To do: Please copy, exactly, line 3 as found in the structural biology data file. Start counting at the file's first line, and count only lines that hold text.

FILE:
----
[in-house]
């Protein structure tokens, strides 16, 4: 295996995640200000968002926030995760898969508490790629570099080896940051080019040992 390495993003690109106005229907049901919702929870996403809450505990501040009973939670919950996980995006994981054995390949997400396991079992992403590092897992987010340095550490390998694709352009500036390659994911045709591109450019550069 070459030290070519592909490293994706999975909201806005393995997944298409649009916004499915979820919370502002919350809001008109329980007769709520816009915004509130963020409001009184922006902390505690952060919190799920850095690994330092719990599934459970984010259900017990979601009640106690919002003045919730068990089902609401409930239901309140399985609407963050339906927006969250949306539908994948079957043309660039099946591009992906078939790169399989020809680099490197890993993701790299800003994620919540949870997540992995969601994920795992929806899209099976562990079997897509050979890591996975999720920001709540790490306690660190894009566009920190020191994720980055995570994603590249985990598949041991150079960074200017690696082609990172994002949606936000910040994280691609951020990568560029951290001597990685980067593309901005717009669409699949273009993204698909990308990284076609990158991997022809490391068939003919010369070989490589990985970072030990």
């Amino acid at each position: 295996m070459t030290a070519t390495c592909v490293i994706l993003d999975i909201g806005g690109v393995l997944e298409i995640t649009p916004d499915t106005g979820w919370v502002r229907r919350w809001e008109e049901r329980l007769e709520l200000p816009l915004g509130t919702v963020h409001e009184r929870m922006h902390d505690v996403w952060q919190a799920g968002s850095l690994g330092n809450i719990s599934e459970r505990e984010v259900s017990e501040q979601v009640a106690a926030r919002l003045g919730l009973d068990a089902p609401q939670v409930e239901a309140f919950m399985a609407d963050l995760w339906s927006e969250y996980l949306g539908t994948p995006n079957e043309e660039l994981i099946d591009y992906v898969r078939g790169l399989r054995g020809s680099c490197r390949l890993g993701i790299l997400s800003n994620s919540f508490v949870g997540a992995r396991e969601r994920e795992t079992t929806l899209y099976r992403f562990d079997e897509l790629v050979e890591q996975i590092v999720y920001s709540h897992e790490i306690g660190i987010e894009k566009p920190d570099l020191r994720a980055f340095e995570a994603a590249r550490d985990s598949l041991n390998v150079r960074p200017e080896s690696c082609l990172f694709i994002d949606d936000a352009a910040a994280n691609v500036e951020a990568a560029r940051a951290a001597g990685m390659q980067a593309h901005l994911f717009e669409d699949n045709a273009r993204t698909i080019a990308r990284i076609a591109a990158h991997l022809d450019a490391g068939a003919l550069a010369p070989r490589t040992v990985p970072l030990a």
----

């Amino acid at each position: 295996m070459t030290a070519t390495c592909v490293i994706l993003d999975i909201g806005g690109v393995l997944e298409i995640t649009p916004d499915t106005g979820w919370v502002r229907r919350w809001e008109e049901r329980l007769e709520l200000p816009l915004g509130t919702v963020h409001e009184r929870m922006h902390d505690v996403w952060q919190a799920g968002s850095l690994g330092n809450i719990s599934e459970r505990e984010v259900s017990e501040q979601v009640a106690a926030r919002l003045g919730l009973d068990a089902p609401q939670v409930e239901a309140f919950m399985a609407d963050l995760w339906s927006e969250y996980l949306g539908t994948p995006n079957e043309e660039l994981i099946d591009y992906v898969r078939g790169l399989r054995g020809s680099c490197r390949l890993g993701i790299l997400s800003n994620s919540f508490v949870g997540a992995r396991e969601r994920e795992t079992t929806l899209y099976r992403f562990d079997e897509l790629v050979e890591q996975i590092v999720y920001s709540h897992e790490i306690g660190i987010e894009k566009p920190d570099l020191r994720a980055f340095e995570a994603a590249r550490d985990s598949l041991n390998v150079r960074p200017e080896s690696c082609l990172f694709i994002d949606d936000a352009a910040a994280n691609v500036e951020a990568a560029r940051a951290a001597g990685m390659q980067a593309h901005l994911f717009e669409d699949n045709a273009r993204t698909i080019a990308r990284i076609a591109a990158h991997l022809d450019a490391g068939a003919l550069a010369p070989r490589t040992v990985p970072l030990a």